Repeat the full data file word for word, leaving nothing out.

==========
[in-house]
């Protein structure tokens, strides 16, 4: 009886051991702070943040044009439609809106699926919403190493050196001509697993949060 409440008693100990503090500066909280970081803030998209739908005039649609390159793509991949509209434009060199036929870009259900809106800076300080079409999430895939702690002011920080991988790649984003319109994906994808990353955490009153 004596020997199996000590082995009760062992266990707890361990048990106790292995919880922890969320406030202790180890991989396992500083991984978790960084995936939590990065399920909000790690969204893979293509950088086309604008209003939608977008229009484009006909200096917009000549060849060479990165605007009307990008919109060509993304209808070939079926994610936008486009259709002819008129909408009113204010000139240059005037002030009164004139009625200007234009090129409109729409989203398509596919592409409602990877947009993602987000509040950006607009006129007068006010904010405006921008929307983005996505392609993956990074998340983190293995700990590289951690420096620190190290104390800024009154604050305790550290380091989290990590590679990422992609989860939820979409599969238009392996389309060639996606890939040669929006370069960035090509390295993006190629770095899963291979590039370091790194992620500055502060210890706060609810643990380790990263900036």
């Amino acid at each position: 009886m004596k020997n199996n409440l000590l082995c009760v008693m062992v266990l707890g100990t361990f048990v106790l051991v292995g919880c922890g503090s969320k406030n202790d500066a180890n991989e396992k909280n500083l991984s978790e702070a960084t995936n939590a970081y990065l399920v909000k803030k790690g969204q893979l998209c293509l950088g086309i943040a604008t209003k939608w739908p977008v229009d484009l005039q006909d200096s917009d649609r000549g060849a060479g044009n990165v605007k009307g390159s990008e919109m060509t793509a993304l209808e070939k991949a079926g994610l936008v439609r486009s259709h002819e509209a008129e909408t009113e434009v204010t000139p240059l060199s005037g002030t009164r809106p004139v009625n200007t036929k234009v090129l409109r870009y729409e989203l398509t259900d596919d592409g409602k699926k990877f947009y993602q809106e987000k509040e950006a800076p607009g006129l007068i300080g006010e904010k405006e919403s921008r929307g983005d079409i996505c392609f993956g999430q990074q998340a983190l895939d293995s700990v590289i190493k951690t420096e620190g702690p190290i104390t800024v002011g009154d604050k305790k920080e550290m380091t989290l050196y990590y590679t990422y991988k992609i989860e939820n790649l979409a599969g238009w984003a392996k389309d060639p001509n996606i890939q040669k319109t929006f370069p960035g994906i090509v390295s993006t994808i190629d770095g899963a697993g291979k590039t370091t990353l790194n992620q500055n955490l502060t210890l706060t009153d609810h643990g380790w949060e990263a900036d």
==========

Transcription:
[in-house]
């Protein structure tokens, strides 16, 4: 009886051991702070943040044009439609809106699926919403190493050196001509697993949060 409440008693100990503090500066909280970081803030998209739908005039649609390159793509991949509209434009060199036929870009259900809106800076300080079409999430895939702690002011920080991988790649984003319109994906994808990353955490009153 004596020997199996000590082995009760062992266990707890361990048990106790292995919880922890969320406030202790180890991989396992500083991984978790960084995936939590990065399920909000790690969204893979293509950088086309604008209003939608977008229009484009006909200096917009000549060849060479990165605007009307990008919109060509993304209808070939079926994610936008486009259709002819008129909408009113204010000139240059005037002030009164004139009625200007234009090129409109729409989203398509596919592409409602990877947009993602987000509040950006607009006129007068006010904010405006921008929307983005996505392609993956990074998340983190293995700990590289951690420096620190190290104390800024009154604050305790550290380091989290990590590679990422992609989860939820979409599969238009392996389309060639996606890939040669929006370069960035090509390295993006190629770095899963291979590039370091790194992620500055502060210890706060609810643990380790990263900036």
């Amino acid at each position: 009886m004596k020997n199996n409440l000590l082995c009760v008693m062992v266990l707890g100990t361990f048990v106790l051991v292995g919880c922890g503090s969320k406030n202790d500066a180890n991989e396992k909280n500083l991984s978790e702070a960084t995936n939590a970081y990065l399920v909000k803030k790690g969204q893979l998209c293509l950088g086309i943040a604008t209003k939608w739908p977008v229009d484009l005039q006909d200096s917009d649609r000549g060849a060479g044009n990165v605007k009307g390159s990008e919109m060509t793509a993304l209808e070939k991949a079926g994610l936008v439609r486009s259709h002819e509209a008129e909408t009113e434009v204010t000139p240059l060199s005037g002030t009164r809106p004139v009625n200007t036929k234009v090129l409109r870009y729409e989203l398509t259900d596919d592409g409602k699926k990877f947009y993602q809106e987000k509040e950006a800076p607009g006129l007068i300080g006010e904010k405006e919403s921008r929307g983005d079409i996505c392609f993956g999430q990074q998340a983190l895939d293995s700990v590289i190493k951690t420096e620190g702690p190290i104390t800024v002011g009154d604050k305790k920080e550290m380091t989290l050196y990590y590679t990422y991988k992609i989860e939820n790649l979409a599969g238009w984003a392996k389309d060639p001509n996606i890939q040669k319109t929006f370069p960035g994906i090509v390295s993006t994808i190629d770095g899963a697993g291979k590039t370091t990353l790194n992620q500055n955490l502060t210890l706060t009153d609810h643990g380790w949060e990263a900036d």